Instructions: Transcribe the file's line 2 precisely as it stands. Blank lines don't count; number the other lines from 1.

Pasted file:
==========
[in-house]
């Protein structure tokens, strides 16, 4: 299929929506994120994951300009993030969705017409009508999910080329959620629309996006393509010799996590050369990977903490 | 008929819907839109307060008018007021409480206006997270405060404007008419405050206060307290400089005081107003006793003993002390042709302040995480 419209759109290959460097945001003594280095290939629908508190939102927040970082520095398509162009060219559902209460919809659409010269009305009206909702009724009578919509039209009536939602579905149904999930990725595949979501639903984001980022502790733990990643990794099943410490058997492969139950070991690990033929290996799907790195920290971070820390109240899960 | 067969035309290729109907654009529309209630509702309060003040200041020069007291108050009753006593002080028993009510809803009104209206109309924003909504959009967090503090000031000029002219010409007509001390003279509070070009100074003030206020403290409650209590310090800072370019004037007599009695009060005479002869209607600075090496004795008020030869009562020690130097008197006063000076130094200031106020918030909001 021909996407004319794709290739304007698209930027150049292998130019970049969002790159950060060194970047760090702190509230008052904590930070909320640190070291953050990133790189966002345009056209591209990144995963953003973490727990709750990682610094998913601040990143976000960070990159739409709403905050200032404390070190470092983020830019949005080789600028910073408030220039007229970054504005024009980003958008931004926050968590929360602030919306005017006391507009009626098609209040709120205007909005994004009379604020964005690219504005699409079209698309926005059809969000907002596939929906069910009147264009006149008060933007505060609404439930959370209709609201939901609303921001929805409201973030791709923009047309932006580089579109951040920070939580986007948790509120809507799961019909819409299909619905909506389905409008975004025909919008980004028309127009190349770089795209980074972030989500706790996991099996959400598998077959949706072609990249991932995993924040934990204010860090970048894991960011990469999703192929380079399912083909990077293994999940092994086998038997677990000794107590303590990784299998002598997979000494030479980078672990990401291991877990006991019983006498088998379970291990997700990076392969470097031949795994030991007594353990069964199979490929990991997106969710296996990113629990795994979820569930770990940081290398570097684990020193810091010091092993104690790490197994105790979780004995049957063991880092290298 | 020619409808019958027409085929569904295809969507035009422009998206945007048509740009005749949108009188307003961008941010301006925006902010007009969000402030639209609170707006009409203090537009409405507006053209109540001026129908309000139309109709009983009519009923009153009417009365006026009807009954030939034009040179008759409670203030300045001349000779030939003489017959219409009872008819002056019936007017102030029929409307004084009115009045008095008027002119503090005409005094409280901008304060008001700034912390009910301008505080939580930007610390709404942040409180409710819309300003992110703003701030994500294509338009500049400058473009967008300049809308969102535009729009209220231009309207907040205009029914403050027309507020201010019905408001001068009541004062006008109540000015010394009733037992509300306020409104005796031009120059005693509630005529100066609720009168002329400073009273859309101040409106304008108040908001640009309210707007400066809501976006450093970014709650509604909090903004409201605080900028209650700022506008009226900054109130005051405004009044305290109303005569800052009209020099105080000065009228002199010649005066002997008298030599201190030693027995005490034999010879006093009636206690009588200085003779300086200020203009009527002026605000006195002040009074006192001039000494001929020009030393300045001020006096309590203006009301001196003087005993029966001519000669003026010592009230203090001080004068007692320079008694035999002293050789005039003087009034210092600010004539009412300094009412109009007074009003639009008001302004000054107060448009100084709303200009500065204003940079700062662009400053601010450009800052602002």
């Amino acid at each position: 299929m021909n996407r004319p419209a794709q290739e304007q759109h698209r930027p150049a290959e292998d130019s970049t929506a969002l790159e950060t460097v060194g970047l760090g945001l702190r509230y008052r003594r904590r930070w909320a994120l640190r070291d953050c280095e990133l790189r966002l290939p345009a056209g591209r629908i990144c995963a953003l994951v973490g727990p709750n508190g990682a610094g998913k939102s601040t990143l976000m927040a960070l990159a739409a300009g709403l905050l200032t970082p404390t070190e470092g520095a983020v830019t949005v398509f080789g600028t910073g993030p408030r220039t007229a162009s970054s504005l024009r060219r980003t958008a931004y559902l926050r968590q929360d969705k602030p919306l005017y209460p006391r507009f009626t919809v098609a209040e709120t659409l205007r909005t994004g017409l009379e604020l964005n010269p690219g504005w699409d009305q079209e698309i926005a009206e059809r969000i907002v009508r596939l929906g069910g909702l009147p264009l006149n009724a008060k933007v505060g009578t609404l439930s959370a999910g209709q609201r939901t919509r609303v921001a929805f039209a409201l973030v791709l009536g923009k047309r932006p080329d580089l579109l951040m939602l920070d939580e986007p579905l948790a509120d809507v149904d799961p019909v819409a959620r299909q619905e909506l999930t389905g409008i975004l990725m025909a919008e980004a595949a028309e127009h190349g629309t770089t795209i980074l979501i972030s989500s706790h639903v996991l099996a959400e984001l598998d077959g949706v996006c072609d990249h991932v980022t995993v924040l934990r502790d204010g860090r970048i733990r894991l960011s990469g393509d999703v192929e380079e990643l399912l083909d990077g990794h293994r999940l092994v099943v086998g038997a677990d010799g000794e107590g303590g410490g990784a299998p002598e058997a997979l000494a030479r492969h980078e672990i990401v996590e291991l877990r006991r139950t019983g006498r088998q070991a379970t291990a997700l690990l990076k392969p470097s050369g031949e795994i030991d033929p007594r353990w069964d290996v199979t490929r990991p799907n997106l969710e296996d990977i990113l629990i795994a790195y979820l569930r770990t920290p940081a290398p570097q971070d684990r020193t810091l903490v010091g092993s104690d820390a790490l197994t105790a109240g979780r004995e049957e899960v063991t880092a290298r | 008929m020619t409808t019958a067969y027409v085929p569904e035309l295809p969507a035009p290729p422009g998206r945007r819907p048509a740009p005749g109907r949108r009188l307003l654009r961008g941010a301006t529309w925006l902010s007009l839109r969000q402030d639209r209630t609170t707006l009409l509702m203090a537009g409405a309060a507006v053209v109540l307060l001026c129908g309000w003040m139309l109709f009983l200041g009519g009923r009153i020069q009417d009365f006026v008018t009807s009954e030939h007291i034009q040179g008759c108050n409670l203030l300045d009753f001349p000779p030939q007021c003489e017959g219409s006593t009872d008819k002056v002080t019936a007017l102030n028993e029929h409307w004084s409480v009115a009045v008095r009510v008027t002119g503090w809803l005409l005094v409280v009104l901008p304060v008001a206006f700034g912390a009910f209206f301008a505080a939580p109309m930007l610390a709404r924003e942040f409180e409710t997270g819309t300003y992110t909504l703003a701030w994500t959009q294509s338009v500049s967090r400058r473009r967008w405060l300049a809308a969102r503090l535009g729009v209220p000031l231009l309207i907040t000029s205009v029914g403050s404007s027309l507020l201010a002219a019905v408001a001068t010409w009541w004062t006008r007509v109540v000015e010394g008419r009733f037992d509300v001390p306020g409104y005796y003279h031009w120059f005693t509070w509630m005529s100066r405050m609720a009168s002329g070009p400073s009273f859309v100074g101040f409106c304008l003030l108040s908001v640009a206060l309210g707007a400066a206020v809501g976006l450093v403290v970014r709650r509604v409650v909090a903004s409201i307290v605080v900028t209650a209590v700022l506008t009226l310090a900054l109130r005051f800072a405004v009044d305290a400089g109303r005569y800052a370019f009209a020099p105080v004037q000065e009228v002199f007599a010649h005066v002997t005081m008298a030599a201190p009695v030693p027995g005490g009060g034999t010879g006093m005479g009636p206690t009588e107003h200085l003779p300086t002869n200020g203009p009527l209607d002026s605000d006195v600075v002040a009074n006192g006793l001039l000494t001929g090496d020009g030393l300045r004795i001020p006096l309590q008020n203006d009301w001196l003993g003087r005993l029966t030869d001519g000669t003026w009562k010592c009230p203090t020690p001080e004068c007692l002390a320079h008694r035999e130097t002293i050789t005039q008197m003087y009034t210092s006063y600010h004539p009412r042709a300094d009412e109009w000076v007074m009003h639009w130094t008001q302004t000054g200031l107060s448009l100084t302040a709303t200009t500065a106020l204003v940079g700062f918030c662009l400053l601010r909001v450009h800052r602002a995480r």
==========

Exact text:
């Protein structure tokens, strides 16, 4: 299929929506994120994951300009993030969705017409009508999910080329959620629309996006393509010799996590050369990977903490 | 008929819907839109307060008018007021409480206006997270405060404007008419405050206060307290400089005081107003006793003993002390042709302040995480 419209759109290959460097945001003594280095290939629908508190939102927040970082520095398509162009060219559902209460919809659409010269009305009206909702009724009578919509039209009536939602579905149904999930990725595949979501639903984001980022502790733990990643990794099943410490058997492969139950070991690990033929290996799907790195920290971070820390109240899960 | 067969035309290729109907654009529309209630509702309060003040200041020069007291108050009753006593002080028993009510809803009104209206109309924003909504959009967090503090000031000029002219010409007509001390003279509070070009100074003030206020403290409650209590310090800072370019004037007599009695009060005479002869209607600075090496004795008020030869009562020690130097008197006063000076130094200031106020918030909001 021909996407004319794709290739304007698209930027150049292998130019970049969002790159950060060194970047760090702190509230008052904590930070909320640190070291953050990133790189966002345009056209591209990144995963953003973490727990709750990682610094998913601040990143976000960070990159739409709403905050200032404390070190470092983020830019949005080789600028910073408030220039007229970054504005024009980003958008931004926050968590929360602030919306005017006391507009009626098609209040709120205007909005994004009379604020964005690219504005699409079209698309926005059809969000907002596939929906069910009147264009006149008060933007505060609404439930959370209709609201939901609303921001929805409201973030791709923009047309932006580089579109951040920070939580986007948790509120809507799961019909819409299909619905909506389905409008975004025909919008980004028309127009190349770089795209980074972030989500706790996991099996959400598998077959949706072609990249991932995993924040934990204010860090970048894991960011990469999703192929380079399912083909990077293994999940092994086998038997677990000794107590303590990784299998002598997979000494030479980078672990990401291991877990006991019983006498088998379970291990997700990076392969470097031949795994030991007594353990069964199979490929990991997106969710296996990113629990795994979820569930770990940081290398570097684990020193810091010091092993104690790490197994105790979780004995049957063991880092290298 | 020619409808019958027409085929569904295809969507035009422009998206945007048509740009005749949108009188307003961008941010301006925006902010007009969000402030639209609170707006009409203090537009409405507006053209109540001026129908309000139309109709009983009519009923009153009417009365006026009807009954030939034009040179008759409670203030300045001349000779030939003489017959219409009872008819002056019936007017102030029929409307004084009115009045008095008027002119503090005409005094409280901008304060008001700034912390009910301008505080939580930007610390709404942040409180409710819309300003992110703003701030994500294509338009500049400058473009967008300049809308969102535009729009209220231009309207907040205009029914403050027309507020201010019905408001001068009541004062006008109540000015010394009733037992509300306020409104005796031009120059005693509630005529100066609720009168002329400073009273859309101040409106304008108040908001640009309210707007400066809501976006450093970014709650509604909090903004409201605080900028209650700022506008009226900054109130005051405004009044305290109303005569800052009209020099105080000065009228002199010649005066002997008298030599201190030693027995005490034999010879006093009636206690009588200085003779300086200020203009009527002026605000006195002040009074006192001039000494001929020009030393300045001020006096309590203006009301001196003087005993029966001519000669003026010592009230203090001080004068007692320079008694035999002293050789005039003087009034210092600010004539009412300094009412109009007074009003639009008001302004000054107060448009100084709303200009500065204003940079700062662009400053601010450009800052602002």